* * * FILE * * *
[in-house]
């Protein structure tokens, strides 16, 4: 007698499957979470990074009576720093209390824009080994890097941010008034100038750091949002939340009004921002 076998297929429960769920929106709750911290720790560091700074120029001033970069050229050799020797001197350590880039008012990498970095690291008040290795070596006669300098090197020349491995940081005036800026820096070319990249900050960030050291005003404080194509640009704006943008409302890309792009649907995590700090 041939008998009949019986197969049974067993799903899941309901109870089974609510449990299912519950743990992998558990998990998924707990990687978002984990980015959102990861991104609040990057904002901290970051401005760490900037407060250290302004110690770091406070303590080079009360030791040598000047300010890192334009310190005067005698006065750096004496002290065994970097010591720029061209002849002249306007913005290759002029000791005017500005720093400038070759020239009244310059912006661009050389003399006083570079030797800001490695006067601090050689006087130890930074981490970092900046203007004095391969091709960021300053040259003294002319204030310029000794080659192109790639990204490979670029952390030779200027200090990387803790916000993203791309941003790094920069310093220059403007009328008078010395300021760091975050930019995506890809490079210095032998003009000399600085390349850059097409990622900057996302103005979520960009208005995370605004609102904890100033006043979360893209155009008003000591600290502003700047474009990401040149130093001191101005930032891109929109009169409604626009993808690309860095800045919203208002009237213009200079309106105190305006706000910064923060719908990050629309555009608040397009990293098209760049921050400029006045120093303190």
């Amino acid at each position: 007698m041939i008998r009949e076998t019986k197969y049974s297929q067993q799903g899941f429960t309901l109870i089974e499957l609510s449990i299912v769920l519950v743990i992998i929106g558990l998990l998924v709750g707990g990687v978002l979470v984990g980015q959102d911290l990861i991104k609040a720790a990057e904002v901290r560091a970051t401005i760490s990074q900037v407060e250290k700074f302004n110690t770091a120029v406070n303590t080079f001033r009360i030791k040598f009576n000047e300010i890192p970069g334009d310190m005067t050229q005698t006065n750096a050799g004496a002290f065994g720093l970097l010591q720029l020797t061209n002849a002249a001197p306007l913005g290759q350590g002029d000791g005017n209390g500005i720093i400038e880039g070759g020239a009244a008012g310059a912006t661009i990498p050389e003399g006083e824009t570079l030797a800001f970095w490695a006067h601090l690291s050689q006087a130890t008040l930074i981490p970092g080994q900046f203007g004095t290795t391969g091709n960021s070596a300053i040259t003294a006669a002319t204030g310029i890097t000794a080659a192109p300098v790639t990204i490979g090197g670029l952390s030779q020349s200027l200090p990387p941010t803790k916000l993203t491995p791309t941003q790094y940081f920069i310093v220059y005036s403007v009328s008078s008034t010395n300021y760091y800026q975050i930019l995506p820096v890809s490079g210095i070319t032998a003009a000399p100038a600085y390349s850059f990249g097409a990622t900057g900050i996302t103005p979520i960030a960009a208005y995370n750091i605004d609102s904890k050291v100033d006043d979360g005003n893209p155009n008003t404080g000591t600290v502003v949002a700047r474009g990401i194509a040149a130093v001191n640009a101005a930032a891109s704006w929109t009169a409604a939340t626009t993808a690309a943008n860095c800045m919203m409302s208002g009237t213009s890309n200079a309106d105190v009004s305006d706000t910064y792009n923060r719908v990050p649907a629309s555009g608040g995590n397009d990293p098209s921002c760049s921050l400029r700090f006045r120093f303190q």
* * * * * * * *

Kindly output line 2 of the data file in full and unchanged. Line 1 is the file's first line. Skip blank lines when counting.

């Protein structure tokens, strides 16, 4: 007698499957979470990074009576720093209390824009080994890097941010008034100038750091949002939340009004921002 076998297929429960769920929106709750911290720790560091700074120029001033970069050229050799020797001197350590880039008012990498970095690291008040290795070596006669300098090197020349491995940081005036800026820096070319990249900050960030050291005003404080194509640009704006943008409302890309792009649907995590700090 041939008998009949019986197969049974067993799903899941309901109870089974609510449990299912519950743990992998558990998990998924707990990687978002984990980015959102990861991104609040990057904002901290970051401005760490900037407060250290302004110690770091406070303590080079009360030791040598000047300010890192334009310190005067005698006065750096004496002290065994970097010591720029061209002849002249306007913005290759002029000791005017500005720093400038070759020239009244310059912006661009050389003399006083570079030797800001490695006067601090050689006087130890930074981490970092900046203007004095391969091709960021300053040259003294002319204030310029000794080659192109790639990204490979670029952390030779200027200090990387803790916000993203791309941003790094920069310093220059403007009328008078010395300021760091975050930019995506890809490079210095032998003009000399600085390349850059097409990622900057996302103005979520960009208005995370605004609102904890100033006043979360893209155009008003000591600290502003700047474009990401040149130093001191101005930032891109929109009169409604626009993808690309860095800045919203208002009237213009200079309106105190305006706000910064923060719908990050629309555009608040397009990293098209760049921050400029006045120093303190």